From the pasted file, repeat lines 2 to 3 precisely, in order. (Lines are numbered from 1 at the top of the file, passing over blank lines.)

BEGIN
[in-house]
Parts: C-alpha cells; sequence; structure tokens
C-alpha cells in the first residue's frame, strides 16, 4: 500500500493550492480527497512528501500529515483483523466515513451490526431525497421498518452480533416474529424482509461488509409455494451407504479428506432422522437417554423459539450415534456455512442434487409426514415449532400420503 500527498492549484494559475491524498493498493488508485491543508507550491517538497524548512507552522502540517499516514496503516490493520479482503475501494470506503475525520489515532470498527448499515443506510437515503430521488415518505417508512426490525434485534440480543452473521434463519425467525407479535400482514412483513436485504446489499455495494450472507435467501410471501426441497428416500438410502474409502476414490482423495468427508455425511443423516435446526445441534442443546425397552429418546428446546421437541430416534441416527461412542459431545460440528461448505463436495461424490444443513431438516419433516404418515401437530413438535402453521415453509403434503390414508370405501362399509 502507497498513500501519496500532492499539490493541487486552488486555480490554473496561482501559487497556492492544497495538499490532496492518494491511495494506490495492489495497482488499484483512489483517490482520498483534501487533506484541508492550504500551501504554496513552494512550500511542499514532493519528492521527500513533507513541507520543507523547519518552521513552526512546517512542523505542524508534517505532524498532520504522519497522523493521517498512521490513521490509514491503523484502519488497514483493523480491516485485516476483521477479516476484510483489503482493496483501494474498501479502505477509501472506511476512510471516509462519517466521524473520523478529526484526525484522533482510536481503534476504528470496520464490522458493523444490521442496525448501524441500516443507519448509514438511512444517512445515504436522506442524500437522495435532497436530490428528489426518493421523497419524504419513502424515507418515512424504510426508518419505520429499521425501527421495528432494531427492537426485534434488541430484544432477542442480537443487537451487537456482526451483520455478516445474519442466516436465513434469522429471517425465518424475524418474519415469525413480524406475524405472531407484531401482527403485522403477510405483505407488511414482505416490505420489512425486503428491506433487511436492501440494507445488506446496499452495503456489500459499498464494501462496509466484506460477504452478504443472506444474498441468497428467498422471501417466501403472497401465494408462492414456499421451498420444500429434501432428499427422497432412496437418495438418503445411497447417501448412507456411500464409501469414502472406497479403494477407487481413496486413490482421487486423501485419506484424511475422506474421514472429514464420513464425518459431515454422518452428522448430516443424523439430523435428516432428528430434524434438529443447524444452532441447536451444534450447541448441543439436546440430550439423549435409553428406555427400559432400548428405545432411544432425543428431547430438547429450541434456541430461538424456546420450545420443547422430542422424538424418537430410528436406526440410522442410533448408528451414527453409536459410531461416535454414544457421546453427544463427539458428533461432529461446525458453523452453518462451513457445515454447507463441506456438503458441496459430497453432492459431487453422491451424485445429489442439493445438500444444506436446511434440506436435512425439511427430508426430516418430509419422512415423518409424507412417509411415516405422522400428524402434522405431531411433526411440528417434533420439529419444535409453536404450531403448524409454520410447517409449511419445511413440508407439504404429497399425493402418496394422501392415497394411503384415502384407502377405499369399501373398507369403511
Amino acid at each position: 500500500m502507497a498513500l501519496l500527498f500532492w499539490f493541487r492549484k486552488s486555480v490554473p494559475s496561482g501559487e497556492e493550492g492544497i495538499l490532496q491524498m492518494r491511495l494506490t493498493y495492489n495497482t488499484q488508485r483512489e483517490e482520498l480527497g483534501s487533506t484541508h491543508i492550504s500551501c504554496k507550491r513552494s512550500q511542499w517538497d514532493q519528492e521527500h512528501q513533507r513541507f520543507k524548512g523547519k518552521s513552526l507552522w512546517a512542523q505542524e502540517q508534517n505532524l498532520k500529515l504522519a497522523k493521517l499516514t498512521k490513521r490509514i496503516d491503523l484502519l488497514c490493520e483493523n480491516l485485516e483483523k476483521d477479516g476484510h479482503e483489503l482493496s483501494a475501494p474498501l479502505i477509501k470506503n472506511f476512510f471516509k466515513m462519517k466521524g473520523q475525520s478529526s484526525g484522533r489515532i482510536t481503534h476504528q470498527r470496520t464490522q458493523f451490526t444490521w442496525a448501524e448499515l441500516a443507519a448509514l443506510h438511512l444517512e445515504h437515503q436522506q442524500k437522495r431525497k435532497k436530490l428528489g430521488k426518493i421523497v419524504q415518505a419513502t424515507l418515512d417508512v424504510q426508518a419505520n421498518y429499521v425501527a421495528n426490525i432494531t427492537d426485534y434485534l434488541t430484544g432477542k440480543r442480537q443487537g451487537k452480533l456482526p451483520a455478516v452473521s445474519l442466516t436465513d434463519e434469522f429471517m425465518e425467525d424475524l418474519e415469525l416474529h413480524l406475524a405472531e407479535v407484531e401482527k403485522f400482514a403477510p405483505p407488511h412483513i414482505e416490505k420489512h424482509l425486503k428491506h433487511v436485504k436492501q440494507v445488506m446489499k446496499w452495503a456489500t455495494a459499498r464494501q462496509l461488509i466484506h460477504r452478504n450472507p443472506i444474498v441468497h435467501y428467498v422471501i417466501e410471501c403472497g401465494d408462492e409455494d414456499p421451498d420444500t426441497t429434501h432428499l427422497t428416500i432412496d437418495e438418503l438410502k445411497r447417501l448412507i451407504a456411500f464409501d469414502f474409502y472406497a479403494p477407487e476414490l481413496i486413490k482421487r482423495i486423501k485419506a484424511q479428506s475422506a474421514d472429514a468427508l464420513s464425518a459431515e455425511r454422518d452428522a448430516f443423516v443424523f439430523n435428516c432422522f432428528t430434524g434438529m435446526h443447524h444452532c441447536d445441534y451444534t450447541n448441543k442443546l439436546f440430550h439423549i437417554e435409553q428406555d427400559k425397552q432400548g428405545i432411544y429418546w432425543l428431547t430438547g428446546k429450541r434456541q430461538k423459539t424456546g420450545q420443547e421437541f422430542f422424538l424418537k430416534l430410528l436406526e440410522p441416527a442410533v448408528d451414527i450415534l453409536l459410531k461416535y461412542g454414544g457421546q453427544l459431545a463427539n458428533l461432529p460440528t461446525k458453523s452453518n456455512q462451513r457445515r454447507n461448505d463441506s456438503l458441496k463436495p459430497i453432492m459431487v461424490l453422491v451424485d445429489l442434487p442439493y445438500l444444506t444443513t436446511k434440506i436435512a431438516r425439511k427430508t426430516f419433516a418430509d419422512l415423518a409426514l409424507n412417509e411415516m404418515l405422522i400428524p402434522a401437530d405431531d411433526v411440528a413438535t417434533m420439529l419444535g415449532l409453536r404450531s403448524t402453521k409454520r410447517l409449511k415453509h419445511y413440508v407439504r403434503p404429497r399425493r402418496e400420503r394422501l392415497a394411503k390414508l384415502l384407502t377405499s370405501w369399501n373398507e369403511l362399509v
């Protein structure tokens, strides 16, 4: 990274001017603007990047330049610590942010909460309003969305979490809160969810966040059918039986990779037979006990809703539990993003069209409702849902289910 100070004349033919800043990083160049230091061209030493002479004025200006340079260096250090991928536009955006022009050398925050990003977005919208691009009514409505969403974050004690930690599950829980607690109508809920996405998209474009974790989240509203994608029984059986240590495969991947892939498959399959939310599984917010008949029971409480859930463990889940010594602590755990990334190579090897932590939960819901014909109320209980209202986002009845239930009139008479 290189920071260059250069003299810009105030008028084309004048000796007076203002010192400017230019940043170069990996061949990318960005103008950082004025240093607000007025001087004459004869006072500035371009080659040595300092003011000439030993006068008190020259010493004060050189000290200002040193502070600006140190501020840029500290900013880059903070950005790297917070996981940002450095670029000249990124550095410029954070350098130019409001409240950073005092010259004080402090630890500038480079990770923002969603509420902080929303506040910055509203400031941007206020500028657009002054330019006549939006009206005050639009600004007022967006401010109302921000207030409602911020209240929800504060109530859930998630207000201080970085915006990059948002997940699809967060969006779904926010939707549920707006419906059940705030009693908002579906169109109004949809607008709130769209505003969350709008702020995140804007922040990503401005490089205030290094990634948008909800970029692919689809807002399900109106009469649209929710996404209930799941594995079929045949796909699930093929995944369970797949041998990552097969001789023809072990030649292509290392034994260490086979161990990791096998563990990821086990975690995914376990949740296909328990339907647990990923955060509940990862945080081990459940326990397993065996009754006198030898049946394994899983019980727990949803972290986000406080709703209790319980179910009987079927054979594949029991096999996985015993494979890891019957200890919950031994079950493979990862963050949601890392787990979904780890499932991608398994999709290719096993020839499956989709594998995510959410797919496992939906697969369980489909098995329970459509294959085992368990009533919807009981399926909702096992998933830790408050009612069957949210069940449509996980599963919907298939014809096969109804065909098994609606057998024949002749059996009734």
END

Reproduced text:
Parts: C-alpha cells; sequence; structure tokens
C-alpha cells in the first residue's frame, strides 16, 4: 500500500493550492480527497512528501500529515483483523466515513451490526431525497421498518452480533416474529424482509461488509409455494451407504479428506432422522437417554423459539450415534456455512442434487409426514415449532400420503 500527498492549484494559475491524498493498493488508485491543508507550491517538497524548512507552522502540517499516514496503516490493520479482503475501494470506503475525520489515532470498527448499515443506510437515503430521488415518505417508512426490525434485534440480543452473521434463519425467525407479535400482514412483513436485504446489499455495494450472507435467501410471501426441497428416500438410502474409502476414490482423495468427508455425511443423516435446526445441534442443546425397552429418546428446546421437541430416534441416527461412542459431545460440528461448505463436495461424490444443513431438516419433516404418515401437530413438535402453521415453509403434503390414508370405501362399509 502507497498513500501519496500532492499539490493541487486552488486555480490554473496561482501559487497556492492544497495538499490532496492518494491511495494506490495492489495497482488499484483512489483517490482520498483534501487533506484541508492550504500551501504554496513552494512550500511542499514532493519528492521527500513533507513541507520543507523547519518552521513552526512546517512542523505542524508534517505532524498532520504522519497522523493521517498512521490513521490509514491503523484502519488497514483493523480491516485485516476483521477479516476484510483489503482493496483501494474498501479502505477509501472506511476512510471516509462519517466521524473520523478529526484526525484522533482510536481503534476504528470496520464490522458493523444490521442496525448501524441500516443507519448509514438511512444517512445515504436522506442524500437522495435532497436530490428528489426518493421523497419524504419513502424515507418515512424504510426508518419505520429499521425501527421495528432494531427492537426485534434488541430484544432477542442480537443487537451487537456482526451483520455478516445474519442466516436465513434469522429471517425465518424475524418474519415469525413480524406475524405472531407484531401482527403485522403477510405483505407488511414482505416490505420489512425486503428491506433487511436492501440494507445488506446496499452495503456489500459499498464494501462496509466484506460477504452478504443472506444474498441468497428467498422471501417466501403472497401465494408462492414456499421451498420444500429434501432428499427422497432412496437418495438418503445411497447417501448412507456411500464409501469414502472406497479403494477407487481413496486413490482421487486423501485419506484424511475422506474421514472429514464420513464425518459431515454422518452428522448430516443424523439430523435428516432428528430434524434438529443447524444452532441447536451444534450447541448441543439436546440430550439423549435409553428406555427400559432400548428405545432411544432425543428431547430438547429450541434456541430461538424456546420450545420443547422430542422424538424418537430410528436406526440410522442410533448408528451414527453409536459410531461416535454414544457421546453427544463427539458428533461432529461446525458453523452453518462451513457445515454447507463441506456438503458441496459430497453432492459431487453422491451424485445429489442439493445438500444444506436446511434440506436435512425439511427430508426430516418430509419422512415423518409424507412417509411415516405422522400428524402434522405431531411433526411440528417434533420439529419444535409453536404450531403448524409454520410447517409449511419445511413440508407439504404429497399425493402418496394422501392415497394411503384415502384407502377405499369399501373398507369403511